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Fresh off their exciting Qualifying Round victory over the Penguins, the Habs officially kicked off the Stanley Cup Playoffs with a matchup against the Philadelphia Flyers. The growth continued for the Canadiens top centres in Jesperi Kotkaniemi and Nick Suzuki, as they continued to centre the top lines. The Habs played a good hockey game but the puck would not bounce their way as Philadelphia took the game 2-1.

Both teams came to play in this game and there was some excellent pace back and forth. Each had some close calls around the net as well. Early on it looked like the Habs wanted Phillip Danault against the Flyers’ top line and Suzuki against the second line, leaving Kotkaniemi’s line with a slightly favourable matchup.

Philadelphia got the first power play chance of the series when Jonathan Drouin got called for slashing. Despite not scoring with the man advantage in the round robin, the Flyers managed to find the first goal of the series. A point shot from Ivan Provorov was accidentally tipped up high by Paul Byron and found its way through a screened Carey Price.

Shortly after the goal, Artturi Lehkonen had Montreal’s best chance of the period when he picked up a loose puck and went in alone on Carter Hart. He deked to the backhand but slid the puck just outside the post.

Late in the period, Brett Kulak plucked a pass out of the air at centre ice, he brought it in and around and sent it at the net. There was a scramble in front with Lehkonen leading the charge, but Hart barely kept it out. Despite being outshot 11-5 and outscored 1-0, the Canadiens played a decent first period, but there was still lots of work to be done.

The second period started with some four-on-four action after Kotkaniemi and Travis Konecny each got roughing penalties to end the first. There were some good chances from Kulak, Lehkonen and Byron that set the tone for the period.

The Habs got their feet under them in the second, and they were skating hard at Philadelphia. Montreal was using their speed to put pressure on the Flyers and force turnovers. They were buzzing all over the ice, but the puck would not cooperate, and the Habs could not get any bounces to go their way around the net.  Lehkonen looked to have a breakaway with Ben Chiarot on the wing and simply fell, though they had a couple of chances later on in the shift with no success.

The Flyers looked to have a sure goal later on in the period, however, while out of his net Price desperately threw his stick in the air and tipped the wide-open shot from Scott Laughton over the net and wide.

With six minutes left, Montreal got their first power play of the playoffs when Nicolas Aube-Kubel was called for holding. Just like Philly, Montreal was able to find their first goal on the man advantage. Shea Weber took a shot from the left point; there was a scramble in front and Weber went towards the net to finish off what he started to make it 1-1.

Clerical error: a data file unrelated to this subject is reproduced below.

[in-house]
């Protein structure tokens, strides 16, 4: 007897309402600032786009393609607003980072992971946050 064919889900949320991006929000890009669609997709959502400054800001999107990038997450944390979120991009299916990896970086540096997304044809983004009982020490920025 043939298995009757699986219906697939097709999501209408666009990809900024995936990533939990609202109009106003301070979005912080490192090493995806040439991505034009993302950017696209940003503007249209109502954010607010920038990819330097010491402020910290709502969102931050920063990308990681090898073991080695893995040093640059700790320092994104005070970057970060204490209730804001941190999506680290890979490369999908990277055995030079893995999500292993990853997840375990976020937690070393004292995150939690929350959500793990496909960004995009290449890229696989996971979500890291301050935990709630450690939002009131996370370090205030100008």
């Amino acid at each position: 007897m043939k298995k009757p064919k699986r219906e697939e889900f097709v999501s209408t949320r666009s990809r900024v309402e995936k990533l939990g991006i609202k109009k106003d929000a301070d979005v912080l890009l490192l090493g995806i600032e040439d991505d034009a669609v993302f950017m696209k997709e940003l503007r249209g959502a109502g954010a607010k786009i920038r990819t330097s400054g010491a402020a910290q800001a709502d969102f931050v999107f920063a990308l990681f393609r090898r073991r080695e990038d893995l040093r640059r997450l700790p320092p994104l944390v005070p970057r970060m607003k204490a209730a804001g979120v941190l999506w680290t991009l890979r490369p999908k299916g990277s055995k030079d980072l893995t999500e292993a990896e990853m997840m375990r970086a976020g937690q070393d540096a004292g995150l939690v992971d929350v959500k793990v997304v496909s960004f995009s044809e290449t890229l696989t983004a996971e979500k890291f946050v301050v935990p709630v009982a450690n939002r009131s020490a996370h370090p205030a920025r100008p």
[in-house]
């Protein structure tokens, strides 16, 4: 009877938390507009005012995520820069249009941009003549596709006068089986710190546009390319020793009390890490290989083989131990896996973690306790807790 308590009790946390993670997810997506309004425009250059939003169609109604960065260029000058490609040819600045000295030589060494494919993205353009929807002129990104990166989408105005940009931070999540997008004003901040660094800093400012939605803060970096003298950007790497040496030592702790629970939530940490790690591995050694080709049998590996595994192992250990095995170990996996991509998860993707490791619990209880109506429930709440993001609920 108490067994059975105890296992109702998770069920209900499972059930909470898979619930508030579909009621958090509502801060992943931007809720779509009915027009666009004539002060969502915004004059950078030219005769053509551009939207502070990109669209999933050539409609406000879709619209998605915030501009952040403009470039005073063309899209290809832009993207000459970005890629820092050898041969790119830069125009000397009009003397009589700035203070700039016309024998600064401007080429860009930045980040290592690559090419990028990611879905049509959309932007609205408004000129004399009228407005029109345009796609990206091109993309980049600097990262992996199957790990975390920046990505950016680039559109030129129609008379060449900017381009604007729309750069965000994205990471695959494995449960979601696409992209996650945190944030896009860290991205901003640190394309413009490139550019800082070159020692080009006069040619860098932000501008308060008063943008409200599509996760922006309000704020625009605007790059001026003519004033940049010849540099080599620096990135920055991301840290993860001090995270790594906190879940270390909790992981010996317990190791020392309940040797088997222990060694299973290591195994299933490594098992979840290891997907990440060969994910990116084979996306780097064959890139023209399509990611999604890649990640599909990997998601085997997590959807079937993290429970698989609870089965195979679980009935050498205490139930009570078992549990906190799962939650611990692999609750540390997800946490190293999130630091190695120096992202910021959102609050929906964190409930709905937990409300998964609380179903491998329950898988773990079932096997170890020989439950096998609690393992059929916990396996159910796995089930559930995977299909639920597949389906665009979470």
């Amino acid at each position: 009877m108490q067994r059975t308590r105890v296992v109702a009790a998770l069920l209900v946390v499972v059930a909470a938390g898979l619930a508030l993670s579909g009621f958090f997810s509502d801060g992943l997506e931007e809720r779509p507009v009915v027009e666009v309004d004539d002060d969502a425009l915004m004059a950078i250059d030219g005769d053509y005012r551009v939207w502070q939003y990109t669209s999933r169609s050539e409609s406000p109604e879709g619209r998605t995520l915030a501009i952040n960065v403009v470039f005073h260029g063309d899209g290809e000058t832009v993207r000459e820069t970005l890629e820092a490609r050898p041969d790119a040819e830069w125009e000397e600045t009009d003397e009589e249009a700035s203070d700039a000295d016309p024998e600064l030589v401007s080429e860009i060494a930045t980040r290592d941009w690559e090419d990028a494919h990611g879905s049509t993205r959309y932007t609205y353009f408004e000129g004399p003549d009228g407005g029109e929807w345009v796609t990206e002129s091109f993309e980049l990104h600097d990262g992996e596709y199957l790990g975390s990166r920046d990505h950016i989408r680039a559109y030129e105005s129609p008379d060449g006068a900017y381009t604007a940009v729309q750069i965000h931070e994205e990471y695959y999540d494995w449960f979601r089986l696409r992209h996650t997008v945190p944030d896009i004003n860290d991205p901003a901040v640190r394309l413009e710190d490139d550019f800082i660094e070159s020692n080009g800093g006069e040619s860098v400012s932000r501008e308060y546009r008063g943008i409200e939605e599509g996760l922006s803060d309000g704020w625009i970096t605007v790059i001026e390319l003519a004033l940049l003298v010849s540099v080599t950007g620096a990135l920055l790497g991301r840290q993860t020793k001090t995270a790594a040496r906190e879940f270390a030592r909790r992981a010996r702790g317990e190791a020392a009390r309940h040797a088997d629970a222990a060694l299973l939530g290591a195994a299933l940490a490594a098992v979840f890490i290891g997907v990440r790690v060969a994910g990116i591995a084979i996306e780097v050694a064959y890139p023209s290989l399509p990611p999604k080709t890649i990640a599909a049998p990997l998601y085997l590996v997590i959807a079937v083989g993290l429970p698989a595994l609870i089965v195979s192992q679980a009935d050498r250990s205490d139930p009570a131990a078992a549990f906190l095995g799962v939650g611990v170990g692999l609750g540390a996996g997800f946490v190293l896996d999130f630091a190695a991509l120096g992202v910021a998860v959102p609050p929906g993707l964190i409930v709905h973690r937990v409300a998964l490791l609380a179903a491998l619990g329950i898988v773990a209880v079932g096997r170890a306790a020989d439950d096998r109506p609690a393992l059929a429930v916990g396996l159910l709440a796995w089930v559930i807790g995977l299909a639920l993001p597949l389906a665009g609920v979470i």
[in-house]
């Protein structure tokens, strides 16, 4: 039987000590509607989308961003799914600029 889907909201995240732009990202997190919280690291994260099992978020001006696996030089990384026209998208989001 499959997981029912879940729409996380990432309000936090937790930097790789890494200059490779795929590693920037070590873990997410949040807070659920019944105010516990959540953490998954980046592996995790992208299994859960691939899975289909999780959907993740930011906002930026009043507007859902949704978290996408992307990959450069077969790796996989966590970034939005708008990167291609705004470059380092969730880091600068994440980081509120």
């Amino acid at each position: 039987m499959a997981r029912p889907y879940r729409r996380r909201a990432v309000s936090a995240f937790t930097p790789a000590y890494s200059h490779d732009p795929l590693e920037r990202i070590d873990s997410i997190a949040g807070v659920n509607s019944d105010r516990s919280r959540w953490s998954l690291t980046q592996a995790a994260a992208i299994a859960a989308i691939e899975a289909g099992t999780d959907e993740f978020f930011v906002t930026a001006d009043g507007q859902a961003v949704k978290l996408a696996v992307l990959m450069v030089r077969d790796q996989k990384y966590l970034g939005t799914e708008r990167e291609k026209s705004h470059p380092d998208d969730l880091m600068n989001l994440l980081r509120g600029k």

The tie was short-lived. Sixteen seconds later, the rebound off of a Travis Sanheim point shot came right to Joel Farabee and he put it in to give the Flyers their lead back. The Canadiens pushed back once again after the goal, but Hart came up with some key saves to send Montreal into the dressing room still down by one goal.

After a fairly quiet first five minutes in the final regulation frame, Max Domi and Farabee got sent off for roughing. During the four-on-four, a weak tripping penalty was called against Lehkonen. Chiarot, Weber, and Danault did a great job to kill off the four on three.

The penalty kill was called on again when Chiarot was forced to take a hooking call on Sean Couturier in front of the net with just over eight minutes to go. Montreal got it killed, giving them just over six minutes to try and tie it up.

Montreal pulled Price with just under two minutes to go to make one last push. Danault had a great tip chance in front but Hart got it with the pads. With 26 seconds left, Suzuki got set up in the high slot, but his shot hit the post and went out. In the end, the Flyers escaped with an undeserved win to take the 1-0 series lead.

HabsWorld Habs Three Stars

First Star – Brett Kulak

Kulak was great on both sides of the puck tonight. He joined the rush frequently and set up plenty of scoring chances. He was the best Montreal defenceman when it came to creating offence.

Stats: -1, 1 block, 20:21 TOI

Second Star – Artturi Lehkonen

Much like Kulak on defence, Lehkonen was by far the forward with the most scoring chances tonight. He was all over the net all game and did a great job of forcing turnovers on the forecheck. If he had any puck luck, Lehkonen could have easily had a goal or two.

Stats: -1, 3 SOG, 4 hits, 16:53 TOI

Third Star – Shea Weber

Weber finally broke the Montreal power play drought in the second period with a great effort for the goal. He was also invaluable in the penalty kills in the third period to keep the game close.

Stats: 1G, 3 SOG, 1 hit, 2 blocks, 22:08 TOI

Honourable Mention- Phillip Danault

Danault was phenomenal in the faceoff circle, which was very important to help the Habs’ possession game. I also believe that he, Lehkonen and Byron were the Habs’ best forward line all night. He also saved a goal with a diving poke check during the four on three penalty kill.

Stats: -1, 2 SOG, 5 hits, 1 block, 20:59 TOI